Microsoft Azure – Working With Azure Blueprints
Pre-requisite: Azure – Pre-built Azure VMs
Azure Blueprint is a service offered by Microsoft that enables a subscriber to thoroughly control and manage the working environment. It makes environmental creation and destruction simple. additionally utilizing APM templates Automation makes it much simpler to apply compliance policies to resources and give and revoke access permissions.
Here in this article, we will discuss Azure Blueprints, and how it works.
Microsoft Azure Blueprints:
A user can build and change artifacts (such as policies and ARM templates), assign them to environments, and version them using the method offered by Azure Blueprints. This makes it simple to manage versions, store these artifacts, and link them to environments. To put it another way, it’s a group of governance and resource services that let the subscriber repeat deployments to establish standards.
- Artifacts: A blueprint contains groups of resource and governance services that are sometimes referred to as artifacts, such as:-
- Role Assignments
- Policy Assignments
- ARM or Azure Resource Manager templates
- Resource Groups
- Blueprint Definition Location: The blueprint definition location is a location where the blueprint is saved. Based on the Contributor accessed by the user, blueprints can be saved to a management group or subscription. For example, if the location is a management group, the blueprint can be assigned to any of that management group’s child subscriptions.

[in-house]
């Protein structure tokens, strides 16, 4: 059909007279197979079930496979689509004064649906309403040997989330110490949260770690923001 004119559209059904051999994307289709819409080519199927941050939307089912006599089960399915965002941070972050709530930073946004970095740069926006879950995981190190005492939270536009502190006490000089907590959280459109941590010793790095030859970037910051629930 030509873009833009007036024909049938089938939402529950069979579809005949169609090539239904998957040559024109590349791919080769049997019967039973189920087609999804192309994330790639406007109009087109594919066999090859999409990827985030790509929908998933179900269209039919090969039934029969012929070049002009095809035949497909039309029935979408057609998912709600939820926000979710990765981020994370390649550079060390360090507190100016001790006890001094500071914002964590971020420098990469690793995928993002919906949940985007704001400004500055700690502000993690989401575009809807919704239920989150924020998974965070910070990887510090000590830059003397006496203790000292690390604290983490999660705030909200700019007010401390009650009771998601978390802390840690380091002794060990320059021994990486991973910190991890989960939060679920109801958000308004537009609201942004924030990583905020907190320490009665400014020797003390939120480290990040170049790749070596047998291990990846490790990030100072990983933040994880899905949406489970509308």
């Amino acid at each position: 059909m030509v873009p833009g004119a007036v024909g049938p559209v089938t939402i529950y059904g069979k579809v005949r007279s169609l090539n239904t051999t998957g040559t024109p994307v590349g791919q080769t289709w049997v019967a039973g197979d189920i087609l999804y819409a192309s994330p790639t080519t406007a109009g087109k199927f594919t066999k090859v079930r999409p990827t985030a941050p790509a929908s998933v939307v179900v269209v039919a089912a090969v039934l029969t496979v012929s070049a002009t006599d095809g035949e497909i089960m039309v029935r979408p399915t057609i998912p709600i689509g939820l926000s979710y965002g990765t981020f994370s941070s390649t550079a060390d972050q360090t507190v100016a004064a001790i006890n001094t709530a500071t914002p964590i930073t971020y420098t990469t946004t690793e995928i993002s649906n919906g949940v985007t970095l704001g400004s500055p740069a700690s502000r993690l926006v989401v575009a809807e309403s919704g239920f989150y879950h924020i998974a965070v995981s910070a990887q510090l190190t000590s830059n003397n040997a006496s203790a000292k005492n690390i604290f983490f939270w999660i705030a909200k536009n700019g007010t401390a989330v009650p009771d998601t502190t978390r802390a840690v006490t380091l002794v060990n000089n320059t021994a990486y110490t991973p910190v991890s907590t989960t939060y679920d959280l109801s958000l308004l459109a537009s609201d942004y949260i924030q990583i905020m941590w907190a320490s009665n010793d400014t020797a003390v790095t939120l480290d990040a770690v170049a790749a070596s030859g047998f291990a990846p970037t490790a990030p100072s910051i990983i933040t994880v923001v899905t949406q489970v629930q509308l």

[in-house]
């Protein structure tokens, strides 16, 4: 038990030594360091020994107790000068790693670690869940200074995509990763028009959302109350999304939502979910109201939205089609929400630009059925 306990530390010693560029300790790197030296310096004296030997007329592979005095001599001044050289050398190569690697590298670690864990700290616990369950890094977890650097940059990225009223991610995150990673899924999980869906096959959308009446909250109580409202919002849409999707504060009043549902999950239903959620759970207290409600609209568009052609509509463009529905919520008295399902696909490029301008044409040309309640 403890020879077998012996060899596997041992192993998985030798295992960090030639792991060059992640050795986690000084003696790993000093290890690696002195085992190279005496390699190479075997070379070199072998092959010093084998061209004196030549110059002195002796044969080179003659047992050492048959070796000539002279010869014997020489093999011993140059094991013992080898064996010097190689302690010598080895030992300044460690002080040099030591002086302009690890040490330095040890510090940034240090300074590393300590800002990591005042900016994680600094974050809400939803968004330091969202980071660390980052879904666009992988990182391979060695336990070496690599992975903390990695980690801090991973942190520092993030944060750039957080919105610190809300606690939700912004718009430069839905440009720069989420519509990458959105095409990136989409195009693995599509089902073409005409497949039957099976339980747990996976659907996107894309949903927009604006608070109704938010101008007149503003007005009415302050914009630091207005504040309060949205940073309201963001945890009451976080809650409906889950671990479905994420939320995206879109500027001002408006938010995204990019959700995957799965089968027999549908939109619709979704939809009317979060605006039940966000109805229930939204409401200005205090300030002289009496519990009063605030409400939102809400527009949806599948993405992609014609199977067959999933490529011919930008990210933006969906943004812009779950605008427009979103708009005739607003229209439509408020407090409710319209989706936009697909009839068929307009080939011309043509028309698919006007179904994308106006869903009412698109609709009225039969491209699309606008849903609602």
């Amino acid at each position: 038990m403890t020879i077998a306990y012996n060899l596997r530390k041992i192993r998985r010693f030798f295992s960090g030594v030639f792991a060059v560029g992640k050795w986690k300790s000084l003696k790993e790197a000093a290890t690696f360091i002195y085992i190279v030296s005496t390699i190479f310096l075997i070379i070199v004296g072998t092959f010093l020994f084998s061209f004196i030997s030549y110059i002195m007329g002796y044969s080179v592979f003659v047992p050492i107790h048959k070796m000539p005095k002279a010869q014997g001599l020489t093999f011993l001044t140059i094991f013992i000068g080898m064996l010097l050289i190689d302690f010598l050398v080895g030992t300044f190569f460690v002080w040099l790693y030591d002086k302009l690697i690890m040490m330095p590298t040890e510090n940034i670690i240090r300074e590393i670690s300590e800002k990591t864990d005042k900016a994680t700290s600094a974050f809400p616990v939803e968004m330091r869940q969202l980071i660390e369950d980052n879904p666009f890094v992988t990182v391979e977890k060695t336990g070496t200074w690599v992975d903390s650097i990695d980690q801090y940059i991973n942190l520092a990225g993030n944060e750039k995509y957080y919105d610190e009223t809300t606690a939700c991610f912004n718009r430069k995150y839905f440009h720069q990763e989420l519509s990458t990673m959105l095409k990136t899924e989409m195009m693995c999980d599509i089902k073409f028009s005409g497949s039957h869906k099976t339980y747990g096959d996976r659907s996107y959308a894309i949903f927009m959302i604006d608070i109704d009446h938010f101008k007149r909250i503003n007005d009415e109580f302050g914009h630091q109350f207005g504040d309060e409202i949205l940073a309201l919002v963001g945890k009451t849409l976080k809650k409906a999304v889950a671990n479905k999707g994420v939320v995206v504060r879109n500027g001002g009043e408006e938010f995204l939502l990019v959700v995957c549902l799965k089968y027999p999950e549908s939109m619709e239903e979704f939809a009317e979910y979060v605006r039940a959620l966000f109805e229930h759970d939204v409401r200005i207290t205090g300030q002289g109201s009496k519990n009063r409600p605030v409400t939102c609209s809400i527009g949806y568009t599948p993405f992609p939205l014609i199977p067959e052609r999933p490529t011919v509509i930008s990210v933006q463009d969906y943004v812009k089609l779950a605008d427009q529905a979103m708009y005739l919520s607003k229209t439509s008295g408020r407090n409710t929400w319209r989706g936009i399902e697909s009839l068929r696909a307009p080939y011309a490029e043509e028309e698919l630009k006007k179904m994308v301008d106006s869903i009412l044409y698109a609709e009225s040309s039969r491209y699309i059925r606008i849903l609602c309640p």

- Blueprint Parameters: Parameters can be passed to either a policy or an ARM template via blueprints. When adding either artifact to a blueprint, the user chooses whether to supply a fixed value for each blueprint assignment or to allow each blueprint assignment to provide a value at the moment of assignment. This adaptability gives the user the choice of defining a fixed value for all uses of the blueprint or allowing the decision to be made at the moment of assignment.
- Blueprint Publishing: When the blueprint is ready to be allocated, it must be published. Publishing involves defining a Version string (letters, digits, and hyphens with a maximum length of 20 characters) as well as optional Change notes. The Version distinguishes it from future updates to the same blueprint and permits each version to be allocated. Because of this versioning, several versions of the same blueprint can be assigned to the same subscription.
- Blueprint Assignment: Each Published Version of a blueprint can be assigned to an existing management group or subscription with a maximum name length of 90 characters. The blueprint in the portal sets the Version to the most recently published version. If there are any artifact or blueprint parameters, they are defined during the assignment process.
Working With Azure Blueprint:
Creating a new Azure Blueprint:
Here, We’ll learn how to create a new Azure Blueprint and its artifacts in the Azure portal.
Step 1. First, navigate to All resources in the Azure portal and type “Blueprint” into the search bar. and select it
Step 2. The Get Started option appears in the Azure Blueprint section automatically. Click on the Create button, as can be seen in the image below: